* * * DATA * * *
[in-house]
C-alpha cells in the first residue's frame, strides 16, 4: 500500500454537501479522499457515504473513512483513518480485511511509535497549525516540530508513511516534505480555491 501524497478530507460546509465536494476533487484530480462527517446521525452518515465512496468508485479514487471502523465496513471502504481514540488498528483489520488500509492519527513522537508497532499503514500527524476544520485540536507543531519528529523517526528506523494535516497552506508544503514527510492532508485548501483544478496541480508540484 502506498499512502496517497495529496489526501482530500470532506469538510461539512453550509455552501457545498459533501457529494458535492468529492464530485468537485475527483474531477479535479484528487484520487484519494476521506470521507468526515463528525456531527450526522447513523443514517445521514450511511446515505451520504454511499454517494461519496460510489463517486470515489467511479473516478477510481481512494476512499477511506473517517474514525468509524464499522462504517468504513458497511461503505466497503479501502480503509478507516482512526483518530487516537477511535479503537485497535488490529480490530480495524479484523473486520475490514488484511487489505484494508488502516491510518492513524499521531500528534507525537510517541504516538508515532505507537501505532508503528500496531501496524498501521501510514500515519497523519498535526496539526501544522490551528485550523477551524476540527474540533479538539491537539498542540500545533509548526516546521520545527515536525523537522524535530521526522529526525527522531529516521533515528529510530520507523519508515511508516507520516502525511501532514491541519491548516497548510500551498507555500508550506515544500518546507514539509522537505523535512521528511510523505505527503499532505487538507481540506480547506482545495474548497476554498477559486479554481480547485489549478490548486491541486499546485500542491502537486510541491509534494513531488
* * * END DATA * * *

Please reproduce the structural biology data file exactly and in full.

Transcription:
[in-house]
C-alpha cells in the first residue's frame, strides 16, 4: 500500500454537501479522499457515504473513512483513518480485511511509535497549525516540530508513511516534505480555491 501524497478530507460546509465536494476533487484530480462527517446521525452518515465512496468508485479514487471502523465496513471502504481514540488498528483489520488500509492519527513522537508497532499503514500527524476544520485540536507543531519528529523517526528506523494535516497552506508544503514527510492532508485548501483544478496541480508540484 502506498499512502496517497495529496489526501482530500470532506469538510461539512453550509455552501457545498459533501457529494458535492468529492464530485468537485475527483474531477479535479484528487484520487484519494476521506470521507468526515463528525456531527450526522447513523443514517445521514450511511446515505451520504454511499454517494461519496460510489463517486470515489467511479473516478477510481481512494476512499477511506473517517474514525468509524464499522462504517468504513458497511461503505466497503479501502480503509478507516482512526483518530487516537477511535479503537485497535488490529480490530480495524479484523473486520475490514488484511487489505484494508488502516491510518492513524499521531500528534507525537510517541504516538508515532505507537501505532508503528500496531501496524498501521501510514500515519497523519498535526496539526501544522490551528485550523477551524476540527474540533479538539491537539498542540500545533509548526516546521520545527515536525523537522524535530521526522529526525527522531529516521533515528529510530520507523519508515511508516507520516502525511501532514491541519491548516497548510500551498507555500508550506515544500518546507514539509522537505523535512521528511510523505505527503499532505487538507481540506480547506482545495474548497476554498477559486479554481480547485489549478490548486491541486499546485500542491502537486510541491509534494513531488